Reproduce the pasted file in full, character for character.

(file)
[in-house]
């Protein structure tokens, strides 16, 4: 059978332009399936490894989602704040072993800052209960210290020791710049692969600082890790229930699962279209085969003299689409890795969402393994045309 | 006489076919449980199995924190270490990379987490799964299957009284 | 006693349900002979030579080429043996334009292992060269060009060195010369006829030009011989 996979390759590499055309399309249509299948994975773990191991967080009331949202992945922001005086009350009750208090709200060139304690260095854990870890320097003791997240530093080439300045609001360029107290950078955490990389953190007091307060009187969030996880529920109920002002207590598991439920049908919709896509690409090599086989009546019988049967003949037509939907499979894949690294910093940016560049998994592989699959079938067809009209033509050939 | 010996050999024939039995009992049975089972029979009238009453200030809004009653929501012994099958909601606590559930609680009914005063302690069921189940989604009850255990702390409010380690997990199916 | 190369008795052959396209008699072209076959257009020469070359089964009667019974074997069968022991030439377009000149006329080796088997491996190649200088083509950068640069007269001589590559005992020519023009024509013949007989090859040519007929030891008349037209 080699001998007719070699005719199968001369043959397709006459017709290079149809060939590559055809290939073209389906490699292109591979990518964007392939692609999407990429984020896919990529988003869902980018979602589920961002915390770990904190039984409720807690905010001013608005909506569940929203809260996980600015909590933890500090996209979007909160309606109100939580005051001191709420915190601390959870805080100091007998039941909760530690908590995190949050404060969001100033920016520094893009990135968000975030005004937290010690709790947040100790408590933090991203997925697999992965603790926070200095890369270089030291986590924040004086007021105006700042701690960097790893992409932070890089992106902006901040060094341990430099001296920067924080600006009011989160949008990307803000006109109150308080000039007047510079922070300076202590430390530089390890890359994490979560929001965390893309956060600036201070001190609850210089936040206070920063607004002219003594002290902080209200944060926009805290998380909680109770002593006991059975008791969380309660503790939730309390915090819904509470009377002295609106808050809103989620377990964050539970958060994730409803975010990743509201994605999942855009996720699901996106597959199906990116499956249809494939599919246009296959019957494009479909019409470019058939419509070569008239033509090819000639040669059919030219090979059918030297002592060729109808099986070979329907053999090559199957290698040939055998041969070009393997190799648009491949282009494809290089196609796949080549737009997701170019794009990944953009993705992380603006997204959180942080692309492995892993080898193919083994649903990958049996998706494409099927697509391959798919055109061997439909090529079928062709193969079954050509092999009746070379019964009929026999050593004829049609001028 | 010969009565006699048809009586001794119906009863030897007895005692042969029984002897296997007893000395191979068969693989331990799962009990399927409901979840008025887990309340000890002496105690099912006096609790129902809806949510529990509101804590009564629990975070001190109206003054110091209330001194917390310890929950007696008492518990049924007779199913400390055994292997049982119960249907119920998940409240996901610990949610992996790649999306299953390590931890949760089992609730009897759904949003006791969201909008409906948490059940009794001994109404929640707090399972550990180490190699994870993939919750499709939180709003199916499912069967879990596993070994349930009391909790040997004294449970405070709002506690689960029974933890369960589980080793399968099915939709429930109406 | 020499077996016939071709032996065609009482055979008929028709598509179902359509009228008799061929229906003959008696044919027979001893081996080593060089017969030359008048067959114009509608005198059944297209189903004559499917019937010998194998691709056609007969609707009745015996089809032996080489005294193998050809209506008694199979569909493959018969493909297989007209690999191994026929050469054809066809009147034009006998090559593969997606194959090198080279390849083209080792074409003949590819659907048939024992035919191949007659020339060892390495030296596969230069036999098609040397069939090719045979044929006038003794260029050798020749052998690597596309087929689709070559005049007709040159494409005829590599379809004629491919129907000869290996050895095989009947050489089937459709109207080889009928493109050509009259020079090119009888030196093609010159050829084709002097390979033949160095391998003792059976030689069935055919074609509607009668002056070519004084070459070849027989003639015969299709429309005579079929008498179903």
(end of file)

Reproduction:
[in-house]
């Protein structure tokens, strides 16, 4: 059978332009399936490894989602704040072993800052209960210290020791710049692969600082890790229930699962279209085969003299689409890795969402393994045309 | 006489076919449980199995924190270490990379987490799964299957009284 | 006693349900002979030579080429043996334009292992060269060009060195010369006829030009011989 996979390759590499055309399309249509299948994975773990191991967080009331949202992945922001005086009350009750208090709200060139304690260095854990870890320097003791997240530093080439300045609001360029107290950078955490990389953190007091307060009187969030996880529920109920002002207590598991439920049908919709896509690409090599086989009546019988049967003949037509939907499979894949690294910093940016560049998994592989699959079938067809009209033509050939 | 010996050999024939039995009992049975089972029979009238009453200030809004009653929501012994099958909601606590559930609680009914005063302690069921189940989604009850255990702390409010380690997990199916 | 190369008795052959396209008699072209076959257009020469070359089964009667019974074997069968022991030439377009000149006329080796088997491996190649200088083509950068640069007269001589590559005992020519023009024509013949007989090859040519007929030891008349037209 080699001998007719070699005719199968001369043959397709006459017709290079149809060939590559055809290939073209389906490699292109591979990518964007392939692609999407990429984020896919990529988003869902980018979602589920961002915390770990904190039984409720807690905010001013608005909506569940929203809260996980600015909590933890500090996209979007909160309606109100939580005051001191709420915190601390959870805080100091007998039941909760530690908590995190949050404060969001100033920016520094893009990135968000975030005004937290010690709790947040100790408590933090991203997925697999992965603790926070200095890369270089030291986590924040004086007021105006700042701690960097790893992409932070890089992106902006901040060094341990430099001296920067924080600006009011989160949008990307803000006109109150308080000039007047510079922070300076202590430390530089390890890359994490979560929001965390893309956060600036201070001190609850210089936040206070920063607004002219003594002290902080209200944060926009805290998380909680109770002593006991059975008791969380309660503790939730309390915090819904509470009377002295609106808050809103989620377990964050539970958060994730409803975010990743509201994605999942855009996720699901996106597959199906990116499956249809494939599919246009296959019957494009479909019409470019058939419509070569008239033509090819000639040669059919030219090979059918030297002592060729109808099986070979329907053999090559199957290698040939055998041969070009393997190799648009491949282009494809290089196609796949080549737009997701170019794009990944953009993705992380603006997204959180942080692309492995892993080898193919083994649903990958049996998706494409099927697509391959798919055109061997439909090529079928062709193969079954050509092999009746070379019964009929026999050593004829049609001028 | 010969009565006699048809009586001794119906009863030897007895005692042969029984002897296997007893000395191979068969693989331990799962009990399927409901979840008025887990309340000890002496105690099912006096609790129902809806949510529990509101804590009564629990975070001190109206003054110091209330001194917390310890929950007696008492518990049924007779199913400390055994292997049982119960249907119920998940409240996901610990949610992996790649999306299953390590931890949760089992609730009897759904949003006791969201909008409906948490059940009794001994109404929640707090399972550990180490190699994870993939919750499709939180709003199916499912069967879990596993070994349930009391909790040997004294449970405070709002506690689960029974933890369960589980080793399968099915939709429930109406 | 020499077996016939071709032996065609009482055979008929028709598509179902359509009228008799061929229906003959008696044919027979001893081996080593060089017969030359008048067959114009509608005198059944297209189903004559499917019937010998194998691709056609007969609707009745015996089809032996080489005294193998050809209506008694199979569909493959018969493909297989007209690999191994026929050469054809066809009147034009006998090559593969997606194959090198080279390849083209080792074409003949590819659907048939024992035919191949007659020339060892390495030296596969230069036999098609040397069939090719045979044929006038003794260029050798020749052998690597596309087929689709070559005049007709040159494409005829590599379809004629491919129907000869290996050895095989009947050489089937459709109207080889009928493109050509009259020079090119009888030196093609010159050829084709002097390979033949160095391998003792059976030689069935055919074609509607009668002056070519004084070459070849027989003639015969299709429309005579079929008498179903």